packets on the IGP computed lowest cumulative delay path.  A slice
   policy may be used to allow links along the least latency path to
   share its data plane resources amongst multiple slice aggregates.  In
   this case, the packets that are steered on a specific slice policy
   carry the SS field that enables routers (along with the Diffserv CS)
   to determine the S-PHB and enforce slice aggregate traffic streams.

4.2.  Control Plane Slice Policy Mode

   The physical network resources in the network can be logically
   partitioned by having a representation of network resources appear in
   a virtual topology.  The virtual topology can contain all or a subset
   of the physical network resources by applying specific topology
   filters on the native topology.  The logical network resources that
   appear in the virtual topology can reflect a part, whole, or in-
   excess of the physical network resource capacity (when
   oversubscription is desirable).  For example, a physical link
   bandwidth can be divided into fractions, each dedicated to a slice
   aggregate.  Each fraction of the physical link bandwidth MAY be
   represented as a logical link in a virtual topology that is used when
   determining paths associated with a specific slice aggregate.  The
   virtual topology associated with the slice policy can be used by
   routing protocols, or by the ingress/PCE when computing slice
   aggregate aware TE paths.

   To perform network state dependent path computation in this mode
   (slice aggregate aware TE), the resource reservation on each link
   needs to be slice aggregate aware.  Details of required IGP
   extensions to support SA-TE are described in
   [I-D.bestbar-lsr-slice-aware-te].

   The same physical link may be member of multiple slice policies that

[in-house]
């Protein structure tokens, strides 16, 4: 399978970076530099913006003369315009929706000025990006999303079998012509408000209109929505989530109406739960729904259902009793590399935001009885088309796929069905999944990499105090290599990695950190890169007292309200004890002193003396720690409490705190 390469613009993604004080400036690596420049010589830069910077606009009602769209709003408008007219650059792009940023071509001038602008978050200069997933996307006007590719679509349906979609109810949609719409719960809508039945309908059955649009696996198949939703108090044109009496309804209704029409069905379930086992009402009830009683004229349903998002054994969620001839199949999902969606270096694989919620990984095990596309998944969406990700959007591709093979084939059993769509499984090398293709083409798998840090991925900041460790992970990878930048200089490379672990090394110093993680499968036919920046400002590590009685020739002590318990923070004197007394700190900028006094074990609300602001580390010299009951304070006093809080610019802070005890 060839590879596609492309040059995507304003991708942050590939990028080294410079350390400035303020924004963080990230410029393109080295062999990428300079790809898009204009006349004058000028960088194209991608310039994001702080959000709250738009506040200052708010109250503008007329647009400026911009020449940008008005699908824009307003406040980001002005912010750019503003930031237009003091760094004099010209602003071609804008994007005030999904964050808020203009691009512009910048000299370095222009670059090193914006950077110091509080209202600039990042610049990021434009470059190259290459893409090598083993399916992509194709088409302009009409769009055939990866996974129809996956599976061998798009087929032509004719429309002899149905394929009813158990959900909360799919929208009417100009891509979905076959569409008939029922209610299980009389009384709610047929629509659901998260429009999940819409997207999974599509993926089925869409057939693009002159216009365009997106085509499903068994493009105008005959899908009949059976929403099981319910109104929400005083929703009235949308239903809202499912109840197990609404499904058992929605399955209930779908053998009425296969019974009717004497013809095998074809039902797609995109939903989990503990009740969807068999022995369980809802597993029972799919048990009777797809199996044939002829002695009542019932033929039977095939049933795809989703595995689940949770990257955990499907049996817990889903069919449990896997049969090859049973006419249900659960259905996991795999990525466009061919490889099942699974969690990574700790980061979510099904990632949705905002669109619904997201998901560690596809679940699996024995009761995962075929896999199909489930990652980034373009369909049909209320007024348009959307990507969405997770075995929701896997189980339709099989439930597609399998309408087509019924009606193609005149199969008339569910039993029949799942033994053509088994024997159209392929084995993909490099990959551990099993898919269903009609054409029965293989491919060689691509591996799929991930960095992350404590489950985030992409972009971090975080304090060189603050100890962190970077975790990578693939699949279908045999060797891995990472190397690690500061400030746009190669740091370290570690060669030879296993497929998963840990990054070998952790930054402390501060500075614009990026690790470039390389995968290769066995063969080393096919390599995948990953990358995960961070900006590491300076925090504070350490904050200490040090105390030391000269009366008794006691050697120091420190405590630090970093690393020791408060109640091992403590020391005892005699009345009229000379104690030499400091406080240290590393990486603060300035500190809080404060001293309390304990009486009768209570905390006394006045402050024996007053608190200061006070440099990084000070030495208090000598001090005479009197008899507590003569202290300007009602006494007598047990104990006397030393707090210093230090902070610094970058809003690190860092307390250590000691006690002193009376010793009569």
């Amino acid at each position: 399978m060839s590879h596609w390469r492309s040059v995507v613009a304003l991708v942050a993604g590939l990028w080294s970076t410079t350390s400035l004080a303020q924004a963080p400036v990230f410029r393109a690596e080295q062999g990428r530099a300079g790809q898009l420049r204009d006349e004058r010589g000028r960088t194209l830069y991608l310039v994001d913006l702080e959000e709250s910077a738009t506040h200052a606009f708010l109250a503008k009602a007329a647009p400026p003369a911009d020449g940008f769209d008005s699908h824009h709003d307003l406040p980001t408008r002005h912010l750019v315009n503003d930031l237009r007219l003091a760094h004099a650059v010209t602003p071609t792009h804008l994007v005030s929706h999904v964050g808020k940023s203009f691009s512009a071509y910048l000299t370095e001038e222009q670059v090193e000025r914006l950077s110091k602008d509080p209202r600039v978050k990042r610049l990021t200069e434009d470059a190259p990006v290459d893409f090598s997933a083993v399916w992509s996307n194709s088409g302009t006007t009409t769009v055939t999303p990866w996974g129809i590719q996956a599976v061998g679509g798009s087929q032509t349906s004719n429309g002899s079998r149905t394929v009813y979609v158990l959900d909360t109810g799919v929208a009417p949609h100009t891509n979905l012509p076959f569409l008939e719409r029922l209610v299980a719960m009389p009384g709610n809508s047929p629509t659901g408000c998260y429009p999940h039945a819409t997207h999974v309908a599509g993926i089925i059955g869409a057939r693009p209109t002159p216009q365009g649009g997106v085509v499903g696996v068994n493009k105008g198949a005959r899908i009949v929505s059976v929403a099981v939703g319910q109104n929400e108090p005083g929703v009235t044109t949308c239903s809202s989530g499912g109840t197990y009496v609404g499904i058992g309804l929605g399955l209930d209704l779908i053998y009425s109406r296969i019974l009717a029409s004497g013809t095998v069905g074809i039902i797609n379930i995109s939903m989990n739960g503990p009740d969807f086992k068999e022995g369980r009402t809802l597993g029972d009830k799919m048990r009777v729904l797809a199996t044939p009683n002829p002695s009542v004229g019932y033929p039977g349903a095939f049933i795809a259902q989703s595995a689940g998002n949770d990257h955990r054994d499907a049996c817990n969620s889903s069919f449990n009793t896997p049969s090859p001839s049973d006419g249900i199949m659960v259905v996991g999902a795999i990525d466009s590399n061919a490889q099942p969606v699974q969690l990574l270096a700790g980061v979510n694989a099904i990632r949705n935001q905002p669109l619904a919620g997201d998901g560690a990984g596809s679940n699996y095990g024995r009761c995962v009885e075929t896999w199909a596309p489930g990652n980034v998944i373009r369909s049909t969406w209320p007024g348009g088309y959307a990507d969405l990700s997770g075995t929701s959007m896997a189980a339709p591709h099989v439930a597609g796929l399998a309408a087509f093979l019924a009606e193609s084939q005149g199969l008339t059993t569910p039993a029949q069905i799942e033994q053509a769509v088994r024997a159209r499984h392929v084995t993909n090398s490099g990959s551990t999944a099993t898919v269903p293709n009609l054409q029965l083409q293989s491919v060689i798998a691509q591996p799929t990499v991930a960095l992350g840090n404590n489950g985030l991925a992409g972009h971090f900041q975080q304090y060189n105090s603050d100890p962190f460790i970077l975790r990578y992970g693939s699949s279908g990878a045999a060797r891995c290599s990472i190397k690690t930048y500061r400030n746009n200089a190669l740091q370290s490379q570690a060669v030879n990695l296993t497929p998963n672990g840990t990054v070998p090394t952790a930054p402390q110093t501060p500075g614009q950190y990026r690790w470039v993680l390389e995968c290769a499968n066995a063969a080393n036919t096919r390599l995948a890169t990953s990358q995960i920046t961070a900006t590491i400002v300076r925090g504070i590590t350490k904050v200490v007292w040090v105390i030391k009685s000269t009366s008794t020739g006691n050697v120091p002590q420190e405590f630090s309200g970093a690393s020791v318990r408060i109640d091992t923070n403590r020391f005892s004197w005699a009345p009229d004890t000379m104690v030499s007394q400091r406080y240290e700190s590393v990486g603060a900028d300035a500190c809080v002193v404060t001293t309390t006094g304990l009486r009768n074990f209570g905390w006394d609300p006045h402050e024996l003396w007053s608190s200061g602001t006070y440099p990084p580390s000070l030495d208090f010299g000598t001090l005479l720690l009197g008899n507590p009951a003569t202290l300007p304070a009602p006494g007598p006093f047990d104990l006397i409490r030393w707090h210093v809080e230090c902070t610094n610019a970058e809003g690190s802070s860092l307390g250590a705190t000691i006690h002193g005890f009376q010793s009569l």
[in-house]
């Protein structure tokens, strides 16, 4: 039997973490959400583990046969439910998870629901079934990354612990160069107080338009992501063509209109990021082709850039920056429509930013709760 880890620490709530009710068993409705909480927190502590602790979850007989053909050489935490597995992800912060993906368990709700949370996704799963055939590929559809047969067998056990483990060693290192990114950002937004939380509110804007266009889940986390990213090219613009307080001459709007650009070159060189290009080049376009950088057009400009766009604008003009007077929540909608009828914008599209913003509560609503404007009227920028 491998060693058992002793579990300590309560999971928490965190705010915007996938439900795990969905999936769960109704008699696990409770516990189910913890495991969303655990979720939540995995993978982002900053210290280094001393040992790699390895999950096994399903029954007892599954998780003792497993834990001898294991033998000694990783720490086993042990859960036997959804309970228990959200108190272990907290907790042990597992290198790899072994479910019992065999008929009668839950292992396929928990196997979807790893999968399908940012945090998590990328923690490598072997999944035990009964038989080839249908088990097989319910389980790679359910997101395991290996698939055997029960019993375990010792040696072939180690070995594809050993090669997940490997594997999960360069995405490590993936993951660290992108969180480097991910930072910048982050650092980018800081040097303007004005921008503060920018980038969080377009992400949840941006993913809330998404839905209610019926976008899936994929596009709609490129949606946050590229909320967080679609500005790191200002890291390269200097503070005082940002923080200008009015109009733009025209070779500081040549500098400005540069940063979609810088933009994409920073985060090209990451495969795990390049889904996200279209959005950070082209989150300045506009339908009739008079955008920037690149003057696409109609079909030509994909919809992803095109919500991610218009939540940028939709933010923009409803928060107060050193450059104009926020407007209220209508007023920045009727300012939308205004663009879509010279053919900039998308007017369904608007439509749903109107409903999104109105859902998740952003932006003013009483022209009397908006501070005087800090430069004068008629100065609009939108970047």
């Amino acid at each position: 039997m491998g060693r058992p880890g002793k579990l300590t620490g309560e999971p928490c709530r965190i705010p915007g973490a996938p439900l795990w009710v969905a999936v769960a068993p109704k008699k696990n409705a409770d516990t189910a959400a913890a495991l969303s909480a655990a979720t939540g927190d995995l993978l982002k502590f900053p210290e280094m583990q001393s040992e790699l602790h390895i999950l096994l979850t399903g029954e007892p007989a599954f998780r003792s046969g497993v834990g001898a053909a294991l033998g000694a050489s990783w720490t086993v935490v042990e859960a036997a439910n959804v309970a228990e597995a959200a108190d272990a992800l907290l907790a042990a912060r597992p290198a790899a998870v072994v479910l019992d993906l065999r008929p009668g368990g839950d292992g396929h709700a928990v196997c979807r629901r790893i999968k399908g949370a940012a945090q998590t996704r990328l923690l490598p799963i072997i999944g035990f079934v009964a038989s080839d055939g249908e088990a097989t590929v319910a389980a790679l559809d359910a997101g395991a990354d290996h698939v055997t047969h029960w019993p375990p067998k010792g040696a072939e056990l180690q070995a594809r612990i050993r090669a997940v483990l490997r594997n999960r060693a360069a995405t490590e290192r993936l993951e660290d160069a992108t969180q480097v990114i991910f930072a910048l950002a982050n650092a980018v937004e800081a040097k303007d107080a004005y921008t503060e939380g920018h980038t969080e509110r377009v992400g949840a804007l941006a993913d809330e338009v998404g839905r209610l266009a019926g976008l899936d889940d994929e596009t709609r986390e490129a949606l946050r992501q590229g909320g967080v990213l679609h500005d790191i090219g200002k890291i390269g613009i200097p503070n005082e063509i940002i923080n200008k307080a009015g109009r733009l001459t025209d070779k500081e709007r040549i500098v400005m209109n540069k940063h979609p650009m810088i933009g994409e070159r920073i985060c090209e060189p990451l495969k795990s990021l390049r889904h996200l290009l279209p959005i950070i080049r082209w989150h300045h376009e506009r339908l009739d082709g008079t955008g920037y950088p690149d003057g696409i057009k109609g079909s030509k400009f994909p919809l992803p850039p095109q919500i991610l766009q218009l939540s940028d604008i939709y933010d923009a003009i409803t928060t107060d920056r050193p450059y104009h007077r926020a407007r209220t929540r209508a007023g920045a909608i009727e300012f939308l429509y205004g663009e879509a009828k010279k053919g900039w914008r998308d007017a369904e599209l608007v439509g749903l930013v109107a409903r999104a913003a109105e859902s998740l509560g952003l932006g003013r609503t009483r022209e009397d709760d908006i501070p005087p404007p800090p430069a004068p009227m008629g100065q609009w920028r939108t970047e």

instantiate different slice aggregates.  The slice aggregate network
   resource availability on such a link is updated (and may be
   advertised) whenever new paths are placed in the network.  The slice
   aggregate resource reservation, in this case, MAY be maintained on
   each device or off the device on a resource reservation manager that
   holds reservation states for those links in the network.

   Multiple slice aggregates can form a group and share the available
   network resources allocated to each slice aggregate.  In this case, a
   node can update the reservable bandwidth for each slice aggregate to

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   take into consideration the available bandwidth from other slice
   aggregates in the same group.

   For illustration purposes, the diagram below represents bandwidth
   isolation or sharing amongst a group of slice aggregates.  In
   Figure 1a, the slice aggregates: S_AGG1, S_AGG2, S_AGG3 and S_AGG4
   are not sharing any bandwidths between each other.  In Figure 1b, the
   slice aggregates: S_AGG1 and S_AGG2 can share the available bandwidth
   portion allocated to each amongst them.  Similarly, S_AGG3 and S_AGG4
   can share amongst themselves any available bandwidth allocated to
   them, but they cannot share available bandwidth allocated to S_AGG1
   or S_AGG2.  In both cases, the Max Reservable Bandwidth may exceed
   the actual physical link resource capacity to allow for over
   subscription.

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   I-----------------------------I       I-----------------------------I
   <--S_AGG1->                   I       I-----------------I           I
   I---------I                   I       I <-S_AGG1->      I           I
   I         I                   I       I I-------I       I           I
   I---------I                   I       I I       I       I           I
   I                             I       I I-------I       I           I
   <-----S_AGG2------>           I       I                 I           I
   I-----------------I           I       I <-S_AGG2->      I           I
   I                 I           I       I I---------I     I           I
   I-----------------I           I       I I         I     I           I
   I                             I       I I---------I     I           I
   <---S_AGG3---->               I       I                 I           I
   I-------------I               I       I S_AGG1 + S_AGG2 I           I
   I             I               I       I-----------------I           I
   I-------------I               I       I                             I
   I                             I       I                             I
   <---S_AGG4---->               I       I-----------------I           I
   I-------------I               I       I <-S_AGG3->      I           I
   I             I               I       I I-------I       I           I